So of course I'd heard of Octavian Nothing. But it was just one of those books (two volumes, actually, but really one book, in my mind) that I'd never gotten around to reading. But I've been catching up on John Green's archives after going crazy for his Looking for Alaska, and I took what he wrote about it to heart, and I checked out both volumes to take with me over Thanksgiving. Many hours in airplanes and the backs of cars and some 900 pages later, I am done.
It is hard to know where to begin when talking about Octavian Nothing. I guess the first thing I'd like to say is that the less you read about it in advance, the better. (I won't be giving away anything here, not even the most basic summary.) I've started to avoid reviews and even book jacket blurbs of books before reading them. I can't tell you how much it's enriched my reading experiences lately. Even a one-line summary often gives away too much.
So ... Octavian Nothing. It carried me away. It just took me out of my body and mind and placed me squarely on Octavian's journey with him. It was a sucker punch to my gut and my heart. People would ask me what the book was about, from family members around the fireplace to strangers standing nearby at baggage claim, and I felt at a loss. The first volume takes its sweet time in letting the story unfold, and before I was really sure what was going on, I said, "I'm not really sure. But it feels -- sinister." And it did feel sinister, a lot of the time. It felt shocking and horrifying and terrifying and sad. But it also felt hopeful and moving and ultimately profound. This book is profound. It just -- is.
It's not only a thoroughly engrossing and gripping and epic story with characters who spring to life with an insane degree of vividness, it's a book about ideas. About science and faith. About the nature of humanity. About good and evil. About revolution. About freedom. I don't even know how to explain it. I will never be able to do it justice. This book just crushed me, and it took my breath away. I don't say that lightly.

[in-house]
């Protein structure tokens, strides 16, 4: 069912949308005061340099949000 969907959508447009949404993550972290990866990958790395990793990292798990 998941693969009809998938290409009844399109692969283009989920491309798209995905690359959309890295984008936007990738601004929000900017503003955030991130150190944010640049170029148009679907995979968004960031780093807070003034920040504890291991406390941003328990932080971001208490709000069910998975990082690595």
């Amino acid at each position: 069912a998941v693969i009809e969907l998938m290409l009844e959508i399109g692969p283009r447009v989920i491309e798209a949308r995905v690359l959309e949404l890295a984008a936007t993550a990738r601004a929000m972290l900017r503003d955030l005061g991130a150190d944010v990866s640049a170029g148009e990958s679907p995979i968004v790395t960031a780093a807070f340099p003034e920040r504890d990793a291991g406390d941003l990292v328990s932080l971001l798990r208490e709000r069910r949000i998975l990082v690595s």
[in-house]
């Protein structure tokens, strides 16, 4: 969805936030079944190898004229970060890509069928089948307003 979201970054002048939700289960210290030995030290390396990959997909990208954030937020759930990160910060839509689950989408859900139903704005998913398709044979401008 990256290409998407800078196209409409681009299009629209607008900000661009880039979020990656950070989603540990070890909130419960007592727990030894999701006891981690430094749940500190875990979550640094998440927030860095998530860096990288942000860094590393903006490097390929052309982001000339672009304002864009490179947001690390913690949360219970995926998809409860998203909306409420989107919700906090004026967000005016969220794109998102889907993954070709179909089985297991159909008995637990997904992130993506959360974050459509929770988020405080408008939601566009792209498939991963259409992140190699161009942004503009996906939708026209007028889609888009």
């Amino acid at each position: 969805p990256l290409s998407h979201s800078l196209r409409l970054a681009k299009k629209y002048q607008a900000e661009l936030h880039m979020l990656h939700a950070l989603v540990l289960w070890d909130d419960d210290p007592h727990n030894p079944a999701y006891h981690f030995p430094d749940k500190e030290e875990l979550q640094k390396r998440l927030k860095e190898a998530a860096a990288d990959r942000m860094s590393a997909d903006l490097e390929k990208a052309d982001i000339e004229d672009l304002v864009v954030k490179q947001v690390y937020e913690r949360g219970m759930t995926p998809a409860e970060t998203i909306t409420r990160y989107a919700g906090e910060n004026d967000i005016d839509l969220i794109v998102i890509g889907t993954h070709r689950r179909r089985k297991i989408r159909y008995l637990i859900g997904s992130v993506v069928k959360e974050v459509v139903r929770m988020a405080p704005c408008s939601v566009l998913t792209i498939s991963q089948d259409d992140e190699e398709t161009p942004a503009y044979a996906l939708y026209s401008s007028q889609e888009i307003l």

It also made me laugh out loud sometimes, even though you'd never describe it as "funny." But there is humor -- not often, certainly, but every now and then, and lightness. There has to be, otherwise you might pull the covers over your head while reading and never come out again.
But you see -- that's the thing. You will come out, because you will want to keep reading. You probably won't be able to put this book down. It's not a page turner in the sense that the words fly by you -- the words are hard, and strange, and there's a rhythm/syntax to them that feels unfamiliar and takes some getting used to when you first start reading. (At least it did for me.) But it definitely became a page turner for me -- at first just so I could figure out what in the hell was going on, and ultimately so I could find out what would be Octavian's fate. And everyone else's in the story that I soon fell in love with. (Or hated passionately.)
Volume two definitely moves at a faster clip than volume one, but just be patient. It is all worth the wait. God, this book -- what a book. I found myself wondering time and again how this book was ever marketed for teens. Obviously it has been, and successfully -- bestseller, multiple prestigious awards, and so forth. The author himself has said he intended it for older teens, and I definitely think that's the perfect audience for this book. It's dark and frightening and violent, but it's also totally a coming of age story -- and it is, at its heart, so much about the questions older teens sometimes ask themselves as they find their ways in the world:
- What does it mean to be brave?
- What does it mean to be free?
- What are my special gifts?
- How will I ever become my own person?
- Why are we here?
- Does God exist?
- Does good exist?
- How can human beings treat other human beings like this?
- How will I survive this loss?
- Is war the answer?
- What is the value of a single life?
I also ask myself if I would have picked it up and read it as a teen. I think I might have, but I think it would have only been at someone's urging. The urging that we hear that so often rocks our worlds: "Read this book. Don't give up, even if it's tough at first. You will love it. It will change you." I guess that's what I'm trying to say right now.